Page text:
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Battle of the Bastards at Basement Theatre.

Battle of the Bastards. David Ladderman.
Basement Theatre. 27th April – 4th May.

The NZ Comedy Festival is both a mecca for comics nationwide and an opportunity for audiences to sample a smorgasbord of the hottest hilarity around. Last week I chose David Ladderman’s “Battle of the Bastards” and he did not disappoint. This show is King Lear served in bite-sized pieces with lashings of spicy sauce (AKA wit) and some pretty impressive juggling skills to boot.

Condensing King Lear into a 55 minute comedy is no mean feat. Those who aren’t familiar with it… well, it’s something Ladderman constantly reminded the audience, “You don’t need to know”. He quickly filled us in and spent the majority of the time on Edmund, who plots to get his legitimate brother and father (an Earl) dead & gone so he can get all the money and cars and babes and that. Classic domestic drama, right?

Ladderman told all of this in record time with so many puns that it hurt and his audience goading was just the right vibe for the Festival. Even the look on my fellow audience members’ faces upon realisation it was Shakespeare-related didn’t escape his lightning quick reactions. There is nothing worse than wrapping Shakespeare in cotton wool and bowing down to worship at the shrine of The Bard – Ladderman not only avoided this, but his devil-may-care approach is exactly what changed those expressions and by the time it came to the obligatory audience participation, the chosen ones were delighted. It’s somewhat difficult to put into words exactly what happened (I am not even sure) – all I know is that he was hilarious. It was the “you all hate Shakespeare while I love it so let’s find a happy medium where we can all laugh at one another, laugh at Shakespeare and, most importantly, laugh at me!” that made it work so well.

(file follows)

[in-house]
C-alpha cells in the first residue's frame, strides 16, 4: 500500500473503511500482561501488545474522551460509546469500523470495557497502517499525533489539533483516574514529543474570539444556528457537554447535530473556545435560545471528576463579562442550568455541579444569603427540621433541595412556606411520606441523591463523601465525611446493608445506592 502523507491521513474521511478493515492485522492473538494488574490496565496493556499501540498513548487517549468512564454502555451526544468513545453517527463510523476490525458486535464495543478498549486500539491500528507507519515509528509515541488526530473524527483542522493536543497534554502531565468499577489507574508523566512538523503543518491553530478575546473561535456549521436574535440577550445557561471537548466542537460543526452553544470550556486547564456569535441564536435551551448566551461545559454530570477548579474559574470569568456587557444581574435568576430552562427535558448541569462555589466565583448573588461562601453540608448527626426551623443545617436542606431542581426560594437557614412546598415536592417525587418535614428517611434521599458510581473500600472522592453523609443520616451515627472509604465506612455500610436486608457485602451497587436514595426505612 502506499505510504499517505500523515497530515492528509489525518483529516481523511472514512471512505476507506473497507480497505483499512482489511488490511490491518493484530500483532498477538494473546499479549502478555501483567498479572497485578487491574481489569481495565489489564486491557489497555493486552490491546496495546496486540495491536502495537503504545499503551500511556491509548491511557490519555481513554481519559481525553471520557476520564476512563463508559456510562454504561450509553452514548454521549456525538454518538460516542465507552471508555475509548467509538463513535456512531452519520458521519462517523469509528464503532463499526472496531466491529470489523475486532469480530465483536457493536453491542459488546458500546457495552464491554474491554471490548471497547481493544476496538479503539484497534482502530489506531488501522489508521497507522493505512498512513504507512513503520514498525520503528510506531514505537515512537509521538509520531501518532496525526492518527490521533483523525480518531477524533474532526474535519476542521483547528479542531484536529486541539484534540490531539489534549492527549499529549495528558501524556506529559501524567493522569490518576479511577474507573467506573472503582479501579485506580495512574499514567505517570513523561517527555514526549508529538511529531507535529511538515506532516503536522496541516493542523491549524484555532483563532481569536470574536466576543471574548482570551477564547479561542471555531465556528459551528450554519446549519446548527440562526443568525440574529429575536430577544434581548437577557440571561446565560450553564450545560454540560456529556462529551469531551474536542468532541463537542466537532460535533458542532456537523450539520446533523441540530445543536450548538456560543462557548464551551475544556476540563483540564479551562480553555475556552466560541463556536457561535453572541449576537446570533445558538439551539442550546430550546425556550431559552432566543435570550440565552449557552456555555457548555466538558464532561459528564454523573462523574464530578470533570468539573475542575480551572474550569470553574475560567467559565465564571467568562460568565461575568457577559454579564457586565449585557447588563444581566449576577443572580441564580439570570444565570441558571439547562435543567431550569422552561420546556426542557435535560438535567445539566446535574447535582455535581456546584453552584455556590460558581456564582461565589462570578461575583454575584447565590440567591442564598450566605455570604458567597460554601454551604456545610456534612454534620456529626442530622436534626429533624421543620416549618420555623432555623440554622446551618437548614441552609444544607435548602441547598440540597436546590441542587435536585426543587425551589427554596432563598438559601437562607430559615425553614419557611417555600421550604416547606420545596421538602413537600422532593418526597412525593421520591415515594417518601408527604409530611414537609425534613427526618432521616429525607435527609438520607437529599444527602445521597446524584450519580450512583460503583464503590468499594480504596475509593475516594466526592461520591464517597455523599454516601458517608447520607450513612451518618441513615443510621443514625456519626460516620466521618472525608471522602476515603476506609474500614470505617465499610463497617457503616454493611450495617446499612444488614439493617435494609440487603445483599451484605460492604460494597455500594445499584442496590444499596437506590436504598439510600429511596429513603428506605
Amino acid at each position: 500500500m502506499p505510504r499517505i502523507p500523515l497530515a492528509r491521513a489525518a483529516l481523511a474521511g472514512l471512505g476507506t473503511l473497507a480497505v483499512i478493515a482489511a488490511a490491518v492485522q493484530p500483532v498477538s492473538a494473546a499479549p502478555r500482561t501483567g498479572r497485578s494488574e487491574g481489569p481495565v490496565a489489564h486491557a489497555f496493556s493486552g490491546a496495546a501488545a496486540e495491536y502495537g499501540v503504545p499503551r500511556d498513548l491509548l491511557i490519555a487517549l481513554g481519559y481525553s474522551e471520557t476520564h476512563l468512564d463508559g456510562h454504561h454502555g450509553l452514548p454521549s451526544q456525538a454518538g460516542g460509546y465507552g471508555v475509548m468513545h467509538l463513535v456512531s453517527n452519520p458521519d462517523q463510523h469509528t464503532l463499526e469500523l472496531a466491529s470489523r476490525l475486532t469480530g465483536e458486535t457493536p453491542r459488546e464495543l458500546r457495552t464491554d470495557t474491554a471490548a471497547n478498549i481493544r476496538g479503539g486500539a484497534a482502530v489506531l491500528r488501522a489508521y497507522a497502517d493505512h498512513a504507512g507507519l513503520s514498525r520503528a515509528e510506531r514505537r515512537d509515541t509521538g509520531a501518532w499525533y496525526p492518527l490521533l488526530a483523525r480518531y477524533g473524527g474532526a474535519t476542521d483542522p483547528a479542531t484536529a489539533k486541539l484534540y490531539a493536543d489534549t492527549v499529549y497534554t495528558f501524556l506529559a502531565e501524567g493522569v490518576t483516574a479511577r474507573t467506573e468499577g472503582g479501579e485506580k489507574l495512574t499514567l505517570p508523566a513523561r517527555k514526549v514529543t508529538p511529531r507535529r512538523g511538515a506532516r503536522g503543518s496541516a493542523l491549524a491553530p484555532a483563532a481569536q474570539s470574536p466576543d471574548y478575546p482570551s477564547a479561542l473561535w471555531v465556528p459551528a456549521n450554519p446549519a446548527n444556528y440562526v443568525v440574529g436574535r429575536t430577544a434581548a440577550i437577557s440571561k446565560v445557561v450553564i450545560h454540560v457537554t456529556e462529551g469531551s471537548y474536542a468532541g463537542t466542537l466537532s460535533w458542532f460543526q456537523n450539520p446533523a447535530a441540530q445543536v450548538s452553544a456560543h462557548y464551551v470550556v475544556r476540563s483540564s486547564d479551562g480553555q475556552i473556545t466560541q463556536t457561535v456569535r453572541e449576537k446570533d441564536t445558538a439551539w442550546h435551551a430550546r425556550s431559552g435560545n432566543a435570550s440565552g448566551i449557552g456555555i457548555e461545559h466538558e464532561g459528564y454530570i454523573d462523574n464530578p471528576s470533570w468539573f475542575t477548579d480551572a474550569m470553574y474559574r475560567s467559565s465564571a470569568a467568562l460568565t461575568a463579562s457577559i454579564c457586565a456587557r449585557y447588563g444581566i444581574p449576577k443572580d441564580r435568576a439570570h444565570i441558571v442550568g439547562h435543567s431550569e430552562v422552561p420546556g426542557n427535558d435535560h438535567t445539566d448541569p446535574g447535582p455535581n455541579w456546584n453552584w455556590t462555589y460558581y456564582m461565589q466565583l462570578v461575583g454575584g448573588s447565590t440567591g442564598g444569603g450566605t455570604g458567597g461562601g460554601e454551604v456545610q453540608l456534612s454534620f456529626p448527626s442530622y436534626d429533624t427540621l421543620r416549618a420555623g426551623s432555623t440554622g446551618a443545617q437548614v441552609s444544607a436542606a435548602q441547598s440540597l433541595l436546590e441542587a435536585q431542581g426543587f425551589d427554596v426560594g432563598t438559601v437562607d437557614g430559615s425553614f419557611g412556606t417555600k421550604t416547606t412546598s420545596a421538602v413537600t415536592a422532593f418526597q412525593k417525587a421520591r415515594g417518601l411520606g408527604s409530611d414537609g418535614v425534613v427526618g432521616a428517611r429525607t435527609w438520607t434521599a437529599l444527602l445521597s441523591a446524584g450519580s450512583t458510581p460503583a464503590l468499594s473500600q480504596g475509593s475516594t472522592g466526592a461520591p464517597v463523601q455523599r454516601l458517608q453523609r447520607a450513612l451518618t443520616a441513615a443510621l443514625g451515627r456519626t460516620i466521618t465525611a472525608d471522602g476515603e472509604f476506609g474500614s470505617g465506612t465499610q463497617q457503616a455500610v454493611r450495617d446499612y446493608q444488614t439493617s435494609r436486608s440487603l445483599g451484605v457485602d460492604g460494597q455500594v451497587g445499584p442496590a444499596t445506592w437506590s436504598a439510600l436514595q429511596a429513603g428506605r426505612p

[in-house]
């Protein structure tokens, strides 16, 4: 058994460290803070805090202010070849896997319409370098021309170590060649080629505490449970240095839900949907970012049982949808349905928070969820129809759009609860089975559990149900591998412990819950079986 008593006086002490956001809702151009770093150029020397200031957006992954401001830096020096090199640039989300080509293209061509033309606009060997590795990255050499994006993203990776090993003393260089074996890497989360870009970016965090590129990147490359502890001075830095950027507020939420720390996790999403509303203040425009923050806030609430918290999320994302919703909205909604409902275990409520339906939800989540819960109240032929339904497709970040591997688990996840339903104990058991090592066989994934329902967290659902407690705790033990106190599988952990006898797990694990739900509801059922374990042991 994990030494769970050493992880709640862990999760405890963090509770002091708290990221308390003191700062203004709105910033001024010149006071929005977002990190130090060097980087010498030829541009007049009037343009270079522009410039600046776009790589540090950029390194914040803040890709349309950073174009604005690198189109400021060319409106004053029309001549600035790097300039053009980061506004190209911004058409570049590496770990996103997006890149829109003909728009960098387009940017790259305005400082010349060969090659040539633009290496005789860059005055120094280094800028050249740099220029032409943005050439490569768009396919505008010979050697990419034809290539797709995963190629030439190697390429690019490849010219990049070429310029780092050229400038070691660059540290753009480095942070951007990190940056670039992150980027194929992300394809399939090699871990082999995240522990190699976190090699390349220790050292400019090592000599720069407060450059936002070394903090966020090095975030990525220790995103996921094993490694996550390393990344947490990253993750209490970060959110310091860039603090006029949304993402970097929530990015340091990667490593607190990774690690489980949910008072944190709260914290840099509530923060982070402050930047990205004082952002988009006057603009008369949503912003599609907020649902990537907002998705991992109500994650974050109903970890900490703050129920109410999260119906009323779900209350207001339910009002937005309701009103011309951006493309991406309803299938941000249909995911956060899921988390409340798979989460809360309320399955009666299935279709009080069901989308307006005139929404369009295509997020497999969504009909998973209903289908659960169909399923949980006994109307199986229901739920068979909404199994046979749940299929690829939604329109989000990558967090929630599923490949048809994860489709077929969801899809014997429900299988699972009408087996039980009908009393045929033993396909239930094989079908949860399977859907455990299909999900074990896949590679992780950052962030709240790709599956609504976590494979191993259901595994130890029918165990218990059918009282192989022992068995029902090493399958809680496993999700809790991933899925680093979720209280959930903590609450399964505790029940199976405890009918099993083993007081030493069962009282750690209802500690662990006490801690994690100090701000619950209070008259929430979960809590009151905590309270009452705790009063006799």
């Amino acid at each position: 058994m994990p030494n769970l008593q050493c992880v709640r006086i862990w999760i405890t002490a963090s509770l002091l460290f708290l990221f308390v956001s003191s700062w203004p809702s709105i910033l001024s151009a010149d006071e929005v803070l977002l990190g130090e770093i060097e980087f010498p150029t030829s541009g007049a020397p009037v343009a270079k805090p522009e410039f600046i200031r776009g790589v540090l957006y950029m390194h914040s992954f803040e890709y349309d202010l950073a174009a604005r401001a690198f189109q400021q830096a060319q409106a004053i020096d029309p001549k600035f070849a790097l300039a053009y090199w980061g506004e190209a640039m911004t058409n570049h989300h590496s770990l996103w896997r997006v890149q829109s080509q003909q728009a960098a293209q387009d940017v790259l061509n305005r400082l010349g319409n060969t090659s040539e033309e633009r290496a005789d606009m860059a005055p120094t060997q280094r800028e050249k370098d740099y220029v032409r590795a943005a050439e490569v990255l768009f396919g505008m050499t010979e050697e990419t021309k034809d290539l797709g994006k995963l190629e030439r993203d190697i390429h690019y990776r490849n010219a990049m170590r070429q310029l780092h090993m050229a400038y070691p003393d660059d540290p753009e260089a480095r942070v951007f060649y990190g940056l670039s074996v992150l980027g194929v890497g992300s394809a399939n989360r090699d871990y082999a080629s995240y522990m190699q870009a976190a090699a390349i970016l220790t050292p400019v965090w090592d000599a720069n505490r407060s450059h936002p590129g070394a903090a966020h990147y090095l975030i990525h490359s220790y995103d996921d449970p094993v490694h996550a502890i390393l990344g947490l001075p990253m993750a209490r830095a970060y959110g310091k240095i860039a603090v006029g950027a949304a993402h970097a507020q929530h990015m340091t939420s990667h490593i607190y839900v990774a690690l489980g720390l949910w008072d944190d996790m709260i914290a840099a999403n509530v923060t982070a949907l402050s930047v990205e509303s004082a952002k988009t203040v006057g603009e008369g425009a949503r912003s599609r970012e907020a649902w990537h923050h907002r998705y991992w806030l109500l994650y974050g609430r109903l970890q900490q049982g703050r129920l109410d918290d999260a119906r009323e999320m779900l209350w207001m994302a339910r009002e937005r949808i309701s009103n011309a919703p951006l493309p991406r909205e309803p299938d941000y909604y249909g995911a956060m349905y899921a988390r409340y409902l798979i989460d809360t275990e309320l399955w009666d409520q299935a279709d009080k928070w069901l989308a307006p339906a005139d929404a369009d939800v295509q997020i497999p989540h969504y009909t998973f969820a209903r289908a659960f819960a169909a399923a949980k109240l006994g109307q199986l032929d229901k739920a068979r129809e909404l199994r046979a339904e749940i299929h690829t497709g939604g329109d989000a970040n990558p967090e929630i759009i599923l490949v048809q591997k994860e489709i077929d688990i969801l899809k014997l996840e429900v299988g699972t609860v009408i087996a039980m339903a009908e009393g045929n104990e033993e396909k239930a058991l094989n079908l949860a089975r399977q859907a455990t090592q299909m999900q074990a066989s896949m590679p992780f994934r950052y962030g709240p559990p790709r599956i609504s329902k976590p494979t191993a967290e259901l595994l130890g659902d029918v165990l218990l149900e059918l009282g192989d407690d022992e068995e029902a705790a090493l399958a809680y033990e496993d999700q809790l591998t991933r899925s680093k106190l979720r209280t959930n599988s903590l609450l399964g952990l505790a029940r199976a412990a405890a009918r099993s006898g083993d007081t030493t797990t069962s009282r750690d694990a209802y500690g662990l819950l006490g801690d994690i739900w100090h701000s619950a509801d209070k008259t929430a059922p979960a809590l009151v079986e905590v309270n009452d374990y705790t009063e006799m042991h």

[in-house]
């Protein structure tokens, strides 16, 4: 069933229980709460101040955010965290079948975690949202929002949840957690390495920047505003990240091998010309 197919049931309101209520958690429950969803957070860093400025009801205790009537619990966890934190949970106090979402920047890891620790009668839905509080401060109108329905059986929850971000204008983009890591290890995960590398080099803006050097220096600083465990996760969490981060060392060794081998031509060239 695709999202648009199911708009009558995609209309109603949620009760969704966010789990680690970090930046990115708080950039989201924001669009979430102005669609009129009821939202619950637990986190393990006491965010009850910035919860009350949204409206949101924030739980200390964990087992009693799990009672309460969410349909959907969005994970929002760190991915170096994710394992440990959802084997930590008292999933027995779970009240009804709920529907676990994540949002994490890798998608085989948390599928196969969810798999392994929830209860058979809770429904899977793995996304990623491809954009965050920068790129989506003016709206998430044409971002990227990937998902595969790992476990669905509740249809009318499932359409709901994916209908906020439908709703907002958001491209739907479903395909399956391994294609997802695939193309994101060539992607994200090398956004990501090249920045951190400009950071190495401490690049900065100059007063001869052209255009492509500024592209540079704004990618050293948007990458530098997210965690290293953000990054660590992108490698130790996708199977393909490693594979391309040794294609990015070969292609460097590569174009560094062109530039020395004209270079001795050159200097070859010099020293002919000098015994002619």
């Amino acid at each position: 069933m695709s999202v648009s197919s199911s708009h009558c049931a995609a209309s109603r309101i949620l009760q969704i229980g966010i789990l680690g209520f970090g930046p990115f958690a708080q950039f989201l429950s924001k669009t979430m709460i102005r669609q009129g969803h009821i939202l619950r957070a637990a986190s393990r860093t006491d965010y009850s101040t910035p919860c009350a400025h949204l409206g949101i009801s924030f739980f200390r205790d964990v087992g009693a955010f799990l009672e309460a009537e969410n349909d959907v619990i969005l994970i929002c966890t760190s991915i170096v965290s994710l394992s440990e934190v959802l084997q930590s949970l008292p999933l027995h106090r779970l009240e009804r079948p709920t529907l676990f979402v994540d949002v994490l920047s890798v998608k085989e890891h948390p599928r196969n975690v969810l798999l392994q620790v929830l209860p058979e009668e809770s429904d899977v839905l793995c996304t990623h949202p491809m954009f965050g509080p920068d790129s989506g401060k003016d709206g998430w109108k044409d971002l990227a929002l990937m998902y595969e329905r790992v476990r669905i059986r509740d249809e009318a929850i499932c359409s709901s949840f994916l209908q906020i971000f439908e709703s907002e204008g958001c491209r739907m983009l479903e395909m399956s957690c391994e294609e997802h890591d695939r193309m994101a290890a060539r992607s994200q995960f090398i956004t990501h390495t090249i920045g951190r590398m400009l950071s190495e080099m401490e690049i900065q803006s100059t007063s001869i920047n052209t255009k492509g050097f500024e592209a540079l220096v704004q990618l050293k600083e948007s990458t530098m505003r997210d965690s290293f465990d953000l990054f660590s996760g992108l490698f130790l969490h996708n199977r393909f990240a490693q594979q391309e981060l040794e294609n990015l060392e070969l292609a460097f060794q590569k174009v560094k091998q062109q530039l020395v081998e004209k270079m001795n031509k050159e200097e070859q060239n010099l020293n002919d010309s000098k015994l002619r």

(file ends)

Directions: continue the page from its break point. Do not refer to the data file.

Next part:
Side note – there was a point where Ladderman indulged in some full-blown Shakespeare and it was the most brilliant interpretation of Edmund I have ever seen.

You may think it cavalier to treat Shakespeare in such an unceremonious way but this informal attitude is brilliance of it. Yes, Shakespeare wrote some incredibly poetic and sensitive stuff, but any copy of The Complete Works has more penis jokes than an all-boys high school. He wrote to entertain the masses.

Am I suggesting that every production of Shakespeare should be an offhand, self-referential piece of stand up? No… No I am most definitely not. But I applaud Ladderman’s courage and success in casting a new light on a story that’s been told again and again (and again). Let’s be honest, we all hate a museum piece of theatre. The theatre should be a living, breathing entity; a mirror reflecting those hiding the seats. Sometimes, you just need to laugh at what you see in the mirror. If you can, catch the show in Wellington next week. You won’t regret it.

Luke Alexander


Photo Credit: Luke Alexander


This entry was posted in: Reviews

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